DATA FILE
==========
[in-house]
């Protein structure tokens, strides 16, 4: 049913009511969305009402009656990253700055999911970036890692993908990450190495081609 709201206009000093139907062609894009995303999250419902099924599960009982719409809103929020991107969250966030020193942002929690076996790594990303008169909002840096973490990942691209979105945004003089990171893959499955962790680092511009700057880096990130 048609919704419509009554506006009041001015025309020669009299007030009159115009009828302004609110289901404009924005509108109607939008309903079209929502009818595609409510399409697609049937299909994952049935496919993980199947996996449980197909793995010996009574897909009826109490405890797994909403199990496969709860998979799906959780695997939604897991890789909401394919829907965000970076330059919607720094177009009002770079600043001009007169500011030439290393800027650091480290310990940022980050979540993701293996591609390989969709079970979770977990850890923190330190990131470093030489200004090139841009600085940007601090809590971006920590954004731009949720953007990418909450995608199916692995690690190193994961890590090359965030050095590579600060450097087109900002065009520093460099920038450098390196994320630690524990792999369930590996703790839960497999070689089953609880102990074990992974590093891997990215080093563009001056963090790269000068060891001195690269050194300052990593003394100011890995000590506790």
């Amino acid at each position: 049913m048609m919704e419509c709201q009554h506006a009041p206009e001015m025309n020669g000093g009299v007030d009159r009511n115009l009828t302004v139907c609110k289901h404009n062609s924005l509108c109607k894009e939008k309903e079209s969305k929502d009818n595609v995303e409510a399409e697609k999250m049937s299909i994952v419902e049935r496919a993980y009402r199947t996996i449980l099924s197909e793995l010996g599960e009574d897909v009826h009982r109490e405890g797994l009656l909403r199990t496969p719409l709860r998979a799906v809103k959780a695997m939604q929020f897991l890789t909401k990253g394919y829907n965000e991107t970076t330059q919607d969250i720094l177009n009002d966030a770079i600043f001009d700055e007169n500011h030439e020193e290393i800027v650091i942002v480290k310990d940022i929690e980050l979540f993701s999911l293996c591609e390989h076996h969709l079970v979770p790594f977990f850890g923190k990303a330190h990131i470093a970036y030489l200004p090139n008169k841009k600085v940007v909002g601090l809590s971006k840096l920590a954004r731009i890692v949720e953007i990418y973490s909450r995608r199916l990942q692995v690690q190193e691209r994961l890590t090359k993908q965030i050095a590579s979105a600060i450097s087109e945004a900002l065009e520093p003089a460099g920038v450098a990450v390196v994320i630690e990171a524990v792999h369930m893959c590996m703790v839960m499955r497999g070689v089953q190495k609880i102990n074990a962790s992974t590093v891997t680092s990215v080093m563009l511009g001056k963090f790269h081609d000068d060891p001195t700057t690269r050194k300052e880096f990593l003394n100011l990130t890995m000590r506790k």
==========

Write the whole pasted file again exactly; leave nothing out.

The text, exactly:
[in-house]
């Protein structure tokens, strides 16, 4: 049913009511969305009402009656990253700055999911970036890692993908990450190495081609 709201206009000093139907062609894009995303999250419902099924599960009982719409809103929020991107969250966030020193942002929690076996790594990303008169909002840096973490990942691209979105945004003089990171893959499955962790680092511009700057880096990130 048609919704419509009554506006009041001015025309020669009299007030009159115009009828302004609110289901404009924005509108109607939008309903079209929502009818595609409510399409697609049937299909994952049935496919993980199947996996449980197909793995010996009574897909009826109490405890797994909403199990496969709860998979799906959780695997939604897991890789909401394919829907965000970076330059919607720094177009009002770079600043001009007169500011030439290393800027650091480290310990940022980050979540993701293996591609390989969709079970979770977990850890923190330190990131470093030489200004090139841009600085940007601090809590971006920590954004731009949720953007990418909450995608199916692995690690190193994961890590090359965030050095590579600060450097087109900002065009520093460099920038450098390196994320630690524990792999369930590996703790839960497999070689089953609880102990074990992974590093891997990215080093563009001056963090790269000068060891001195690269050194300052990593003394100011890995000590506790």
């Amino acid at each position: 049913m048609m919704e419509c709201q009554h506006a009041p206009e001015m025309n020669g000093g009299v007030d009159r009511n115009l009828t302004v139907c609110k289901h404009n062609s924005l509108c109607k894009e939008k309903e079209s969305k929502d009818n595609v995303e409510a399409e697609k999250m049937s299909i994952v419902e049935r496919a993980y009402r199947t996996i449980l099924s197909e793995l010996g599960e009574d897909v009826h009982r109490e405890g797994l009656l909403r199990t496969p719409l709860r998979a799906v809103k959780a695997m939604q929020f897991l890789t909401k990253g394919y829907n965000e991107t970076t330059q919607d969250i720094l177009n009002d966030a770079i600043f001009d700055e007169n500011h030439e020193e290393i800027v650091i942002v480290k310990d940022i929690e980050l979540f993701s999911l293996c591609e390989h076996h969709l079970v979770p790594f977990f850890g923190k990303a330190h990131i470093a970036y030489l200004p090139n008169k841009k600085v940007v909002g601090l809590s971006k840096l920590a954004r731009i890692v949720e953007i990418y973490s909450r995608r199916l990942q692995v690690q190193e691209r994961l890590t090359k993908q965030i050095a590579s979105a600060i450097s087109e945004a900002l065009e520093p003089a460099g920038v450098a990450v390196v994320i630690e990171a524990v792999h369930m893959c590996m703790v839960m499955r497999g070689v089953q190495k609880i102990n074990a962790s992974t590093v891997t680092s990215v080093m563009l511009g001056k963090f790269h081609d000068d060891p001195t700057t690269r050194k300052e880096f990593l003394n100011l990130t890995m000590r506790k």